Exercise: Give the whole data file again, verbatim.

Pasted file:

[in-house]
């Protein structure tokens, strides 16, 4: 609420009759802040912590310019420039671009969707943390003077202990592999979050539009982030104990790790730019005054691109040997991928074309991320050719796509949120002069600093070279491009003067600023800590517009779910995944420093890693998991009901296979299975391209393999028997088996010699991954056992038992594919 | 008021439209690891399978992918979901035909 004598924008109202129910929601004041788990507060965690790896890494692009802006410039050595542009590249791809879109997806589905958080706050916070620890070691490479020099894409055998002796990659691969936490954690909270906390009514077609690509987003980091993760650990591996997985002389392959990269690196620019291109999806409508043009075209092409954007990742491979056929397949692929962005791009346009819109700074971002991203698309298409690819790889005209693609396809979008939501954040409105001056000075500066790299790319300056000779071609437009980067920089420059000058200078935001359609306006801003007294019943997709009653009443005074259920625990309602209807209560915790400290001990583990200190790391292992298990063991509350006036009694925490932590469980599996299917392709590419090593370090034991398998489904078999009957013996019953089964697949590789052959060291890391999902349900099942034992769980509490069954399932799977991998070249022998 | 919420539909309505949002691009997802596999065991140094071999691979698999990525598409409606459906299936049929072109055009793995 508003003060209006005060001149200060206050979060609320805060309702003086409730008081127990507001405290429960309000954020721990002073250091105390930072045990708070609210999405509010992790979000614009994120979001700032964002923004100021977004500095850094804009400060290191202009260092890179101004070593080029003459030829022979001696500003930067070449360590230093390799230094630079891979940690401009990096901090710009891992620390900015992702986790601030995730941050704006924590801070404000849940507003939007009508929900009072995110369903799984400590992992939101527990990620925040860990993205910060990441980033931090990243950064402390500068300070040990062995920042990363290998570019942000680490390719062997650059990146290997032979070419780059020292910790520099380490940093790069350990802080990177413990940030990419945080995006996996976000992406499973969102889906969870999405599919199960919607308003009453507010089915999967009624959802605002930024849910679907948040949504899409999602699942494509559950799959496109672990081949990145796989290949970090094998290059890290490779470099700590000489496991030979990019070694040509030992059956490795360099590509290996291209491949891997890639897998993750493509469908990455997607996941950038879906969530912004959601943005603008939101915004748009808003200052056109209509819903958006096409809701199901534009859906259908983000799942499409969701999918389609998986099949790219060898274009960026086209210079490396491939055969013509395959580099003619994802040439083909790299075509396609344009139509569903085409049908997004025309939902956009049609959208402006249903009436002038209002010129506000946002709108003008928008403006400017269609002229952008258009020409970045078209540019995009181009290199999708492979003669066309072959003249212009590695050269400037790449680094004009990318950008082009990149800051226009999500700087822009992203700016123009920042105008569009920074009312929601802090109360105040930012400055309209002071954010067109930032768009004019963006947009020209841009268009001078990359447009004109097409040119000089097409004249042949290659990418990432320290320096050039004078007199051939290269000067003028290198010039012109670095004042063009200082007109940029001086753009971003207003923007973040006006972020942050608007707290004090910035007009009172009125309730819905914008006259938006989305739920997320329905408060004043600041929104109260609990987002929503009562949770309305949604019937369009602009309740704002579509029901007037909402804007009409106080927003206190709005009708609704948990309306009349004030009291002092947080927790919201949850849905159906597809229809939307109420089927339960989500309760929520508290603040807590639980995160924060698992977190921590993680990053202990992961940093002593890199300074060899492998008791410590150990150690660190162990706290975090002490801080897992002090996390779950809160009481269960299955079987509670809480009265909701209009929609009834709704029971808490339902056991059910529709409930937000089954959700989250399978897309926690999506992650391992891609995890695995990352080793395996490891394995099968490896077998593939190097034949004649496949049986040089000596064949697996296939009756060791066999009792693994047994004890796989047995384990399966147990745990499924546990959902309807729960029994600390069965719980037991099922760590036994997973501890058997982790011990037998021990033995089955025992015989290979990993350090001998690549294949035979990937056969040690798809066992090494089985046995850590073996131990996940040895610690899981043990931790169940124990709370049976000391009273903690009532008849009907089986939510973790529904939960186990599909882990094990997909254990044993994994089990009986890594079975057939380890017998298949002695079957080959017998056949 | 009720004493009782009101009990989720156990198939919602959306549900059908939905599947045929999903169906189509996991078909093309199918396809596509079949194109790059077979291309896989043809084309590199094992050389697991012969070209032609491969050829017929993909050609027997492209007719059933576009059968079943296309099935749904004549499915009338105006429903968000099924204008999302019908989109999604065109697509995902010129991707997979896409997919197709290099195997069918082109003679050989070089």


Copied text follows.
[in-house]
């Protein structure tokens, strides 16, 4: 609420009759802040912590310019420039671009969707943390003077202990592999979050539009982030104990790790730019005054691109040997991928074309991320050719796509949120002069600093070279491009003067600023800590517009779910995944420093890693998991009901296979299975391209393999028997088996010699991954056992038992594919 | 008021439209690891399978992918979901035909 004598924008109202129910929601004041788990507060965690790896890494692009802006410039050595542009590249791809879109997806589905958080706050916070620890070691490479020099894409055998002796990659691969936490954690909270906390009514077609690509987003980091993760650990591996997985002389392959990269690196620019291109999806409508043009075209092409954007990742491979056929397949692929962005791009346009819109700074971002991203698309298409690819790889005209693609396809979008939501954040409105001056000075500066790299790319300056000779071609437009980067920089420059000058200078935001359609306006801003007294019943997709009653009443005074259920625990309602209807209560915790400290001990583990200190790391292992298990063991509350006036009694925490932590469980599996299917392709590419090593370090034991398998489904078999009957013996019953089964697949590789052959060291890391999902349900099942034992769980509490069954399932799977991998070249022998 | 919420539909309505949002691009997802596999065991140094071999691979698999990525598409409606459906299936049929072109055009793995 508003003060209006005060001149200060206050979060609320805060309702003086409730008081127990507001405290429960309000954020721990002073250091105390930072045990708070609210999405509010992790979000614009994120979001700032964002923004100021977004500095850094804009400060290191202009260092890179101004070593080029003459030829022979001696500003930067070449360590230093390799230094630079891979940690401009990096901090710009891992620390900015992702986790601030995730941050704006924590801070404000849940507003939007009508929900009072995110369903799984400590992992939101527990990620925040860990993205910060990441980033931090990243950064402390500068300070040990062995920042990363290998570019942000680490390719062997650059990146290997032979070419780059020292910790520099380490940093790069350990802080990177413990940030990419945080995006996996976000992406499973969102889906969870999405599919199960919607308003009453507010089915999967009624959802605002930024849910679907948040949504899409999602699942494509559950799959496109672990081949990145796989290949970090094998290059890290490779470099700590000489496991030979990019070694040509030992059956490795360099590509290996291209491949891997890639897998993750493509469908990455997607996941950038879906969530912004959601943005603008939101915004748009808003200052056109209509819903958006096409809701199901534009859906259908983000799942499409969701999918389609998986099949790219060898274009960026086209210079490396491939055969013509395959580099003619994802040439083909790299075509396609344009139509569903085409049908997004025309939902956009049609959208402006249903009436002038209002010129506000946002709108003008928008403006400017269609002229952008258009020409970045078209540019995009181009290199999708492979003669066309072959003249212009590695050269400037790449680094004009990318950008082009990149800051226009999500700087822009992203700016123009920042105008569009920074009312929601802090109360105040930012400055309209002071954010067109930032768009004019963006947009020209841009268009001078990359447009004109097409040119000089097409004249042949290659990418990432320290320096050039004078007199051939290269000067003028290198010039012109670095004042063009200082007109940029001086753009971003207003923007973040006006972020942050608007707290004090910035007009009172009125309730819905914008006259938006989305739920997320329905408060004043600041929104109260609990987002929503009562949770309305949604019937369009602009309740704002579509029901007037909402804007009409106080927003206190709005009708609704948990309306009349004030009291002092947080927790919201949850849905159906597809229809939307109420089927339960989500309760929520508290603040807590639980995160924060698992977190921590993680990053202990992961940093002593890199300074060899492998008791410590150990150690660190162990706290975090002490801080897992002090996390779950809160009481269960299955079987509670809480009265909701209009929609009834709704029971808490339902056991059910529709409930937000089954959700989250399978897309926690999506992650391992891609995890695995990352080793395996490891394995099968490896077998593939190097034949004649496949049986040089000596064949697996296939009756060791066999009792693994047994004890796989047995384990399966147990745990499924546990959902309807729960029994600390069965719980037991099922760590036994997973501890058997982790011990037998021990033995089955025992015989290979990993350090001998690549294949035979990937056969040690798809066992090494089985046995850590073996131990996940040895610690899981043990931790169940124990709370049976000391009273903690009532008849009907089986939510973790529904939960186990599909882990094990997909254990044993994994089990009986890594079975057939380890017998298949002695079957080959017998056949 | 009720004493009782009101009990989720156990198939919602959306549900059908939905599947045929999903169906189509996991078909093309199918396809596509079949194109790059077979291309896989043809084309590199094992050389697991012969070209032609491969050829017929993909050609027997492209007719059933576009059968079943296309099935749904004549499915009338105006429903968000099924204008999302019908989109999604065109697509995902010129991707997979896409997919197709290099195997069918082109003679050989070089």